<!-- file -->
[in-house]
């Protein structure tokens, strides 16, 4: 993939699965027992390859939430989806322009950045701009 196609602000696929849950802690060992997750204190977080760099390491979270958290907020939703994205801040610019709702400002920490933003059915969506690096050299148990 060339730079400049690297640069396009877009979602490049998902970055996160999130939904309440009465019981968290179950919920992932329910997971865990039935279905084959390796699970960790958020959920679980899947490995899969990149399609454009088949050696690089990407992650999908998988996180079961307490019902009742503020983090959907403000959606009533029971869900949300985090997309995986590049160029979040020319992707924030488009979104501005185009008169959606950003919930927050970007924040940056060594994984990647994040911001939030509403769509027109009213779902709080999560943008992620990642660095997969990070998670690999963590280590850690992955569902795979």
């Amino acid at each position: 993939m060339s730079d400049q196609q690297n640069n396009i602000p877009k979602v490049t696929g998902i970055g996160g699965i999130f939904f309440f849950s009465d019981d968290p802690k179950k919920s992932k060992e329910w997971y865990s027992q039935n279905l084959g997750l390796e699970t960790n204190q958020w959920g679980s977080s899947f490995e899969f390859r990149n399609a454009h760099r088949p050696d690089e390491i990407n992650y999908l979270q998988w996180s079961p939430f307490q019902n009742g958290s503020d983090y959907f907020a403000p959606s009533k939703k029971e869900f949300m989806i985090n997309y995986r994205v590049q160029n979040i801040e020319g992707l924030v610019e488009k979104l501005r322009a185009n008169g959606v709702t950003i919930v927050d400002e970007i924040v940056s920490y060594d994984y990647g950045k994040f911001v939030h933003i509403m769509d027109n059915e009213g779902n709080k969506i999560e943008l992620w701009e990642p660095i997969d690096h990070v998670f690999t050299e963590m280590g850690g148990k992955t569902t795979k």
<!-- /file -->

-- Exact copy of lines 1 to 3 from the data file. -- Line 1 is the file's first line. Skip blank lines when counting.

[in-house]
């Protein structure tokens, strides 16, 4: 993939699965027992390859939430989806322009950045701009 196609602000696929849950802690060992997750204190977080760099390491979270958290907020939703994205801040610019709702400002920490933003059915969506690096050299148990 060339730079400049690297640069396009877009979602490049998902970055996160999130939904309440009465019981968290179950919920992932329910997971865990039935279905084959390796699970960790958020959920679980899947490995899969990149399609454009088949050696690089990407992650999908998988996180079961307490019902009742503020983090959907403000959606009533029971869900949300985090997309995986590049160029979040020319992707924030488009979104501005185009008169959606950003919930927050970007924040940056060594994984990647994040911001939030509403769509027109009213779902709080999560943008992620990642660095997969990070998670690999963590280590850690992955569902795979």
């Amino acid at each position: 993939m060339s730079d400049q196609q690297n640069n396009i602000p877009k979602v490049t696929g998902i970055g996160g699965i999130f939904f309440f849950s009465d019981d968290p802690k179950k919920s992932k060992e329910w997971y865990s027992q039935n279905l084959g997750l390796e699970t960790n204190q958020w959920g679980s977080s899947f490995e899969f390859r990149n399609a454009h760099r088949p050696d690089e390491i990407n992650y999908l979270q998988w996180s079961p939430f307490q019902n009742g958290s503020d983090y959907f907020a403000p959606s009533k939703k029971e869900f949300m989806i985090n997309y995986r994205v590049q160029n979040i801040e020319g992707l924030v610019e488009k979104l501005r322009a185009n008169g959606v709702t950003i919930v927050d400002e970007i924040v940056s920490y060594d994984y990647g950045k994040f911001v939030h933003i509403m769509d027109n059915e009213g779902n709080k969506i999560e943008l992620w701009e990642p660095i997969d690096h990070v998670f690999t050299e963590m280590g850690g148990k992955t569902t795979k």